Brinton, The Welcoming Congregation


Henry G. Brinton, The Welcoming Congregation: Roots and Fruits of Christian Hospitality. Westminster John Knox Press, 2012.

Referenced in: Summary

This volume shares the results of the author’s study of churches that are reputably hospitable, both in the U.S. and abroad: Iona Community in Scotland, Saddleback Church in California, Reconciliation Parish in Germany (built in the old “death strip” that divided East and West Germany), and the Washington National Cathedral in Washington DC. The book is structured so that ministry or leadership teams considering how to make their churches more welcoming may follow the content, discussion questions, action plans, and preaching suggestions.

Brinton’s orientation is mainline Proteestant, identifying theologically and practically with what he calls the “moderate religious middle.” Some, like me, will not agree with the integration of hospitality with “inclusion,” which is more sociologically based. For example, he praises Saddleback Church for their successes on hospitality, but also criticizes their conservative stance on LGBT issues. However, the book is full of creative, practical suggestions for anyone interested in the subject, all from a very warm, pastoral spirit.

Brinton’s biblical basis is Isaiah 56:7, “My house shall be called a house of prayer for all peoples.” He uses these and other passages, as well as lessons from church history, to make a case for becoming non-homogenous communities that witness Christ’s hospitality to a divided culture. He shows how the Mosaic teachings are designed to help Israel welcome strangers, drawing on their solidarity with the marginalized from their experience in Egypt. Jesus continues this hosptitable spirit in his embrace of the downtrodden. While these passages uphold God’s vision and the call to follow Jesus in radical discipleship, he realizes, on a practical level, breaking these boundaries is easier said than done.

“Most of us have a natural fear of strangers, and we are reminded every day of the political, racial, cultural, sexual, and economic distinctions that so often divide us. We know that we are most comfortable with people who look and act like ourselves, and that it is easiest to build community among groups of like minded-individuals.”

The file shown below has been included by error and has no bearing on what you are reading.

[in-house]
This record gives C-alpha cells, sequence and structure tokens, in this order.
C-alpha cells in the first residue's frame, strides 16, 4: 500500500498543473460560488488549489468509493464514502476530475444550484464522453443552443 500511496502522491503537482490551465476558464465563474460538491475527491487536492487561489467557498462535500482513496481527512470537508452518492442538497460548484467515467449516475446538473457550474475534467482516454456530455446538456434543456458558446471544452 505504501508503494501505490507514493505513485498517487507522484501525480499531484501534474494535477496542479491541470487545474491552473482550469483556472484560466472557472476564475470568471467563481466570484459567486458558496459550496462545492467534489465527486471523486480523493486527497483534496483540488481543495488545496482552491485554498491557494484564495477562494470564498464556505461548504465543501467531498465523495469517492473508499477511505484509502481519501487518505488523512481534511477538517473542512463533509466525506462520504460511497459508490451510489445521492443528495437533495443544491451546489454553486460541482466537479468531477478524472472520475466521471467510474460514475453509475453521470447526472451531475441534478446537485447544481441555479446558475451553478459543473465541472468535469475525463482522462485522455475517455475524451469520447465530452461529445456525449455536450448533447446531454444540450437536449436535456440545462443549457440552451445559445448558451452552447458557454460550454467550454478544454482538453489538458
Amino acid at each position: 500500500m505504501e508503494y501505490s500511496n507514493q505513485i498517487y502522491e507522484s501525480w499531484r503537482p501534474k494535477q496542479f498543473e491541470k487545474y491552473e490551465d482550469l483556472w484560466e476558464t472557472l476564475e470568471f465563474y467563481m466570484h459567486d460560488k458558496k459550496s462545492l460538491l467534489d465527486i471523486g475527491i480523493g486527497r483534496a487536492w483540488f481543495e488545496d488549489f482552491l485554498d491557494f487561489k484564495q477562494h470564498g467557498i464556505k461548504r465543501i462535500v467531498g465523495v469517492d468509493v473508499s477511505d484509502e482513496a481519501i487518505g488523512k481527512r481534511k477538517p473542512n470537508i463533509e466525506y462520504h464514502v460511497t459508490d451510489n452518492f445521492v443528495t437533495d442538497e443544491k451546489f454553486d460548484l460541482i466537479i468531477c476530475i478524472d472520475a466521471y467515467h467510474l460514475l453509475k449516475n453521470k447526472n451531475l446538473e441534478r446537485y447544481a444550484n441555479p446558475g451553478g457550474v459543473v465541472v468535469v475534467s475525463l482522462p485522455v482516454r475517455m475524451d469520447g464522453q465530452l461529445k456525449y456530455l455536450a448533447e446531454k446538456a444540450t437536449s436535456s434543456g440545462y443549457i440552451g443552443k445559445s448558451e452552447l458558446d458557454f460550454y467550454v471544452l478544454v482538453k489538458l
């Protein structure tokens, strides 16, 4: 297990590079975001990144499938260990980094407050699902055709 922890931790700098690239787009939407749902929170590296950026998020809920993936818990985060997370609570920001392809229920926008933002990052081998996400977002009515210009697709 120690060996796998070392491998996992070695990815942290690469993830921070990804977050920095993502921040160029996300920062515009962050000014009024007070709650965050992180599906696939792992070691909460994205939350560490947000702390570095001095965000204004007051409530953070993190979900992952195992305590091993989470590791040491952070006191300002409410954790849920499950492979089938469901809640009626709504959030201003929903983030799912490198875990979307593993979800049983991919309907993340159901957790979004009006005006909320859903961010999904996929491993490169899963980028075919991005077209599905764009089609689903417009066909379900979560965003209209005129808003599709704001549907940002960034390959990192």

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Publisher’s Description

This practical book by pastor and writer Henry G. Brinton studies the biblical basis for Christian hospitality and how it is practiced in congregations today. While recognizing the challenges for embracing all people in the life of the church, Brinton offers a helpful guide for creating a hospitable congregation and welcoming others through spiritual formation, reconciliation, and outreach. He includes discussion questions and an action plan in each chapter.

Because church members often have the aspiration to receive strangers but not the skills or techniques, I offer this book as a user-friendly and useful guide to Christian hospitality. It tells stories of inclusion, contains examples of the best practices of truly welcoming congregations from across the country and overseas, and offers suggestions about hospitable practices that can be used by churches across the social and theological spectrum. I offer this guide to laypersons, clergy, and other religious professionals because I am a parish pastor who believes that hospitality is the key to becoming an uncommon Christian community-one that embraces all people with God’s love and grace.” - From the introduction

About the Author

Henry G. Brinton is Senior Pastor of Fairfax Presbyterian Church in Fairfax, Virginia. He is a regular contributor to USA Today and the Washington Post, as well as the author of several books, including Balancing Acts: Obligation, Liberation, and Contemporary Christian Conflicts.

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